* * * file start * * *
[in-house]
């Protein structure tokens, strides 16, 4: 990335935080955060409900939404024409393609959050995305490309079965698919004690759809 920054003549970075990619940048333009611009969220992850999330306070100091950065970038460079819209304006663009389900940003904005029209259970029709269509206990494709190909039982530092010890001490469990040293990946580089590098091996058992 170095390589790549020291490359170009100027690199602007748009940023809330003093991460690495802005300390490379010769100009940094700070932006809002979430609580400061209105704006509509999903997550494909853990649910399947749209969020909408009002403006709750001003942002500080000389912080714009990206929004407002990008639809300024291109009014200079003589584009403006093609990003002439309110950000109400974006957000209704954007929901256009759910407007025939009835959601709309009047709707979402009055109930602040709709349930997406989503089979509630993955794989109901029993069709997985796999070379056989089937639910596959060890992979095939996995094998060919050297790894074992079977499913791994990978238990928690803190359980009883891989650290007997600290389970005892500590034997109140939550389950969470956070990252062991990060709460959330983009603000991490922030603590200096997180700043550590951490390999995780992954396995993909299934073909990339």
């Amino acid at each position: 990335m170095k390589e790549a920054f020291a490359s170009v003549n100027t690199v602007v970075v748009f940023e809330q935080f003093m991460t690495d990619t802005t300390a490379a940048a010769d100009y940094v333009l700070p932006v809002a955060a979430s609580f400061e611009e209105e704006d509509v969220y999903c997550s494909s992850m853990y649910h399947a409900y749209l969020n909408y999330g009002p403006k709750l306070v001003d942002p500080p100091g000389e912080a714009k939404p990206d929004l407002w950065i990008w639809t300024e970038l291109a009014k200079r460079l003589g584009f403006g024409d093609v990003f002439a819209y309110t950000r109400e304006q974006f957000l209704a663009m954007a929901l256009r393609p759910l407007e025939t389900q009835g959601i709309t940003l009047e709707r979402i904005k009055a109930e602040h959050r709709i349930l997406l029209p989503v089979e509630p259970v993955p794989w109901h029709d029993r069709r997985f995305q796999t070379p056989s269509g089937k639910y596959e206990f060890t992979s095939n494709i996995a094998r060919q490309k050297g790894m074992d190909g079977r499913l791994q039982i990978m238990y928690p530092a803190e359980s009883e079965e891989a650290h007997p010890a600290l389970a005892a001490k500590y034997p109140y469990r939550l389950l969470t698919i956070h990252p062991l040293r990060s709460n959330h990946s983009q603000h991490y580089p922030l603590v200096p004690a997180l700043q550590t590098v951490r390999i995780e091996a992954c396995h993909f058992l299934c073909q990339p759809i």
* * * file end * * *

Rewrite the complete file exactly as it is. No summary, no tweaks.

[in-house]
């Protein structure tokens, strides 16, 4: 990335935080955060409900939404024409393609959050995305490309079965698919004690759809 920054003549970075990619940048333009611009969220992850999330306070100091950065970038460079819209304006663009389900940003904005029209259970029709269509206990494709190909039982530092010890001490469990040293990946580089590098091996058992 170095390589790549020291490359170009100027690199602007748009940023809330003093991460690495802005300390490379010769100009940094700070932006809002979430609580400061209105704006509509999903997550494909853990649910399947749209969020909408009002403006709750001003942002500080000389912080714009990206929004407002990008639809300024291109009014200079003589584009403006093609990003002439309110950000109400974006957000209704954007929901256009759910407007025939009835959601709309009047709707979402009055109930602040709709349930997406989503089979509630993955794989109901029993069709997985796999070379056989089937639910596959060890992979095939996995094998060919050297790894074992079977499913791994990978238990928690803190359980009883891989650290007997600290389970005892500590034997109140939550389950969470956070990252062991990060709460959330983009603000991490922030603590200096997180700043550590951490390999995780992954396995993909299934073909990339």
């Amino acid at each position: 990335m170095k390589e790549a920054f020291a490359s170009v003549n100027t690199v602007v970075v748009f940023e809330q935080f003093m991460t690495d990619t802005t300390a490379a940048a010769d100009y940094v333009l700070p932006v809002a955060a979430s609580f400061e611009e209105e704006d509509v969220y999903c997550s494909s992850m853990y649910h399947a409900y749209l969020n909408y999330g009002p403006k709750l306070v001003d942002p500080p100091g000389e912080a714009k939404p990206d929004l407002w950065i990008w639809t300024e970038l291109a009014k200079r460079l003589g584009f403006g024409d093609v990003f002439a819209y309110t950000r109400e304006q974006f957000l209704a663009m954007a929901l256009r393609p759910l407007e025939t389900q009835g959601i709309t940003l009047e709707r979402i904005k009055a109930e602040h959050r709709i349930l997406l029209p989503v089979e509630p259970v993955p794989w109901h029709d029993r069709r997985f995305q796999t070379p056989s269509g089937k639910y596959e206990f060890t992979s095939n494709i996995a094998r060919q490309k050297g790894m074992d190909g079977r499913l791994q039982i990978m238990y928690p530092a803190e359980s009883e079965e891989a650290h007997p010890a600290l389970a005892a001490k500590y034997p109140y469990r939550l389950l969470t698919i956070h990252p062991l040293r990060s709460n959330h990946s983009q603000h991490y580089p922030l603590v200096p004690a997180l700043q550590t590098v951490r390999i995780e091996a992954c396995h993909f058992l299934c073909q990339p759809i």